Last Updated: 2017-06-20 00:40:41 UTC
by Rob VandenBrink (Version: 2)
One of our readers (thanks Gebhard) mailed us a link to an article on what the press is apparently now calling a "Revenge Wipe" - a system administrator who has left the organization, and as a "last hurrah", deletes or locks out various system or infrastructure components.
In this case, the organization was a hosting company in the Netherlands (Verelox). In the case of cloud providers, a disgruntled admin may have access to delete entire networks, hosts, and associated infrastructure. In the case where it's a smaller CSP, the administrator may also have access to delete customer servers and infrastructure as well. In Verelox's situation, that seems to have been the case (from their press release at least)
The classic example of this is the City of San Francisco in 2008), where their main administrator (Terry Childs) refused to give up the credentials to their "FiberWAN" Network Infrastructure, even after being detained by law enforcement (he eventually did give the credentials directly to the Mayor). I've listed several other examples in the references below - note that this was not a new thing even in 2008 - this has been a serious consideration for as long as we've had computers.
So, how should an organization protect themselves from a situation like this?
Back up Job Responsibilities:
Know who has access to what. Have multiple people with access to each system. Having any system with only a single administrator can turn into a real problem in the future. DOCUMENT things. BACKUP your configurations in addition to your data.
It can be difficult, but wherever possible use Admin accounts with only the rights required. It’s very easy to build an “every Admin has all rights” infrastructure. It’s likely more difficult to build a “why does the VMware admin need the rights to delete an entire LUN on the San” config – but it’s important to think along those lines wherever you can.
Use a back-end directory for authentication to network infrastructure:
What this often means is that folks implement NPS (RADIUS) services in Active Directory. This allows you to audit access and changes during regular production, and also allows you to deactivate network administrator accounts in one place
Where you can, use Two Factor Authentication
Use 2FA whereever possible, this makes password attacks much less of a threat. 2FA is a definite "easy implement" for VPN and other remote access, also for administration of almost all Cloud Services for your organization.
Just as a side note - I am still seeing that many smaller CSPs have not gone forward with 2FA - if you are looking at any new Cloud services, adding Two Factor Authentication as a "must-have" is a good way to go.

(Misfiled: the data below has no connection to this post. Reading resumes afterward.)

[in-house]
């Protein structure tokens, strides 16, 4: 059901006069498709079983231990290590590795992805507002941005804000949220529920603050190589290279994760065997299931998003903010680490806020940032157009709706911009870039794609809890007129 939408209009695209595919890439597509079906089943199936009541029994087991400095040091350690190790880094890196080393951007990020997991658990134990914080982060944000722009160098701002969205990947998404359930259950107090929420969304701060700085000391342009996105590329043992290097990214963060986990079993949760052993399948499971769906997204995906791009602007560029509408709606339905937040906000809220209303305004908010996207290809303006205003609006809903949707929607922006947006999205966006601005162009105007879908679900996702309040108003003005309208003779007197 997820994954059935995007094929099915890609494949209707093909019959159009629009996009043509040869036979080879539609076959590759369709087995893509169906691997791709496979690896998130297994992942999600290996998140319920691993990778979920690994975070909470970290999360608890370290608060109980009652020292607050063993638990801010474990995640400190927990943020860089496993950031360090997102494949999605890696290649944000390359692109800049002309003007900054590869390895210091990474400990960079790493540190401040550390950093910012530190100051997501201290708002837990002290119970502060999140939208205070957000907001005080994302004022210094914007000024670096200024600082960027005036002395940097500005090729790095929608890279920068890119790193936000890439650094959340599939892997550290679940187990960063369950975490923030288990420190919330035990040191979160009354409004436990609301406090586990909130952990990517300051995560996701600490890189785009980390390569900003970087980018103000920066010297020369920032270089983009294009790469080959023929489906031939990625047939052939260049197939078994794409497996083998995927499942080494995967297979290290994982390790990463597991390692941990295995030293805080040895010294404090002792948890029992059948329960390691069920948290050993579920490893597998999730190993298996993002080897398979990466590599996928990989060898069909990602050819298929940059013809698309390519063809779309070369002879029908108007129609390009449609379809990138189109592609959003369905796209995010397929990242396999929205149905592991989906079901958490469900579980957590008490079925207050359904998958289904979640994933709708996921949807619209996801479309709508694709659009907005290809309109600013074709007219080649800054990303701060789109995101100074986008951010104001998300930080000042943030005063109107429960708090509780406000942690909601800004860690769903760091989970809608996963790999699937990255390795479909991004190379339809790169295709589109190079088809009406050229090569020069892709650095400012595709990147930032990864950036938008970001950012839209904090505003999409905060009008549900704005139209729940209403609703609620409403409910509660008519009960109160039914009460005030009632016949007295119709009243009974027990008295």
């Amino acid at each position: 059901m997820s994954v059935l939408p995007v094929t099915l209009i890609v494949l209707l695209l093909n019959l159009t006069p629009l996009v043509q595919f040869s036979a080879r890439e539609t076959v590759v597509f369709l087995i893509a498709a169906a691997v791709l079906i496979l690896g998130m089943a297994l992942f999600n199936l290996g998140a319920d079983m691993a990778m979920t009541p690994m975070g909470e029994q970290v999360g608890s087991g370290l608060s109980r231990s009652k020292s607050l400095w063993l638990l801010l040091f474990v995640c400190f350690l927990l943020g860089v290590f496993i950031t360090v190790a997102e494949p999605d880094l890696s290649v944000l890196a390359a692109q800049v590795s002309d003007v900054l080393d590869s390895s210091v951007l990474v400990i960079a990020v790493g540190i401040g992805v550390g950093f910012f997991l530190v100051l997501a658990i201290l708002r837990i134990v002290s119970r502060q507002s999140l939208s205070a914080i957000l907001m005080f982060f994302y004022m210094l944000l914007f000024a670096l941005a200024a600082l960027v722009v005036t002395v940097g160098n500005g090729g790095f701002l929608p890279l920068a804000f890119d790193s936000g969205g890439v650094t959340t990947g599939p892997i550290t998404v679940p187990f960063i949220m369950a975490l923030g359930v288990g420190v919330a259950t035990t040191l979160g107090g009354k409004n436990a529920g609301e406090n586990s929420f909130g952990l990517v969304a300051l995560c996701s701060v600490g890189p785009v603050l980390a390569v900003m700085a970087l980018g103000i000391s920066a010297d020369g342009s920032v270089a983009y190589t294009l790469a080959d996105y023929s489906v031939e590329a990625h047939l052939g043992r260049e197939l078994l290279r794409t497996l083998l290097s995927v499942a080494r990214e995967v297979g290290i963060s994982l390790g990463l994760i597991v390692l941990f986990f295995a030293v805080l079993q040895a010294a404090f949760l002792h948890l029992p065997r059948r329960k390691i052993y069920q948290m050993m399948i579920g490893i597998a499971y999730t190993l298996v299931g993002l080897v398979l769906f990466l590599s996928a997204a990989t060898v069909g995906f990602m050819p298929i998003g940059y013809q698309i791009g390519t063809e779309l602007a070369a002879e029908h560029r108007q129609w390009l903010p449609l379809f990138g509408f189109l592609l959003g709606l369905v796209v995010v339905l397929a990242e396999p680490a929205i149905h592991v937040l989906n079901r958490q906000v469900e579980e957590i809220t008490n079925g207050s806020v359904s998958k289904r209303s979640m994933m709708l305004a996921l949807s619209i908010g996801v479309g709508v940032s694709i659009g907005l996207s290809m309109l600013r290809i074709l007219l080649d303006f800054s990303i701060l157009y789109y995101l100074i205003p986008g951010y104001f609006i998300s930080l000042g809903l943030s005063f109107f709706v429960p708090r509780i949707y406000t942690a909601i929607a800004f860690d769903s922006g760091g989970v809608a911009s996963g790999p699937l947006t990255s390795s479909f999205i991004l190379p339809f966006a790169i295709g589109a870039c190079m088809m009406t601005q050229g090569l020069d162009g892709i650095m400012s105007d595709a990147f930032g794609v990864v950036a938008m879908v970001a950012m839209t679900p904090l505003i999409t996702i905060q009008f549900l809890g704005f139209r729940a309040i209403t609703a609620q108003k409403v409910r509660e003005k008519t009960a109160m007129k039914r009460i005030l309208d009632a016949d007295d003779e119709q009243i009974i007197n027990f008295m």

Deal with "Stale" Accounts:
Keep track of accounts that are not in use. I posted a powershell script for this (targeting AD) in a previous story ==> https://isc.sans.edu/diary/The+Powershell+Diaries+-+Finding+Problem+User+Accounts+in+AD/19833
Deal with "Service Accounts":
Service accounts are used in Windows and other operating system to run things like Windows Services, or to allow scripts to login to various systems as they run. The common situation is that these service accounts have Domain Administrator or local Root access (depending on the OS).
Know in your heart that the person you are protecting the organization from is the same person who likely created one or all of these accounts.
Be sure that these service accounts are documented as they are created, so that if a mass change is required it can be done quickly.
Know that these use a central directory (such as AD or LDAP), so that if you need to change them or disable them, there is one place to go.
I posted a PowerShell script in a previous story to inventory service accounts in AD ==> https://isc.sans.edu/forums/diary/Windows+Service+Accounts+Why+Theyre+Evil+and+Why+Pentesters+Love+them/20029/
Restrict Remote Access:
Be sure that your administrative accounts don't have remote access (VPN, RDP Gateway, Citrix CAG etc). This falls into the same category as "don't allow Administrators to check mail or browse the internet while logged in as a Domain Admin or root privileges.
On the day:
On the day of termination, be sure that all user accounts available to our administrator are deactivated during the HR interview. If you've used a central authentication store this should be easy (or at least easier)
Also force a global password change for all users (your departing admin has probably done password resets for many of your users), and if you have any stale accounts simply deactivate those.
For Service accounts, update the passwords for all of these. This is a good time to be sure that you aren't following a pattern for these passwrods - use long random strings for these (L33t speak versions of your company or product name are not good choices here).
I'm sure that I've missed some important things - please, use our comment for to fill out the picture. This is a difficult topic, since many of us are admins for one thing or another this really hits close to home. But for the same reason, it's important that we deal with it correctly, or as correctly as the situation allows.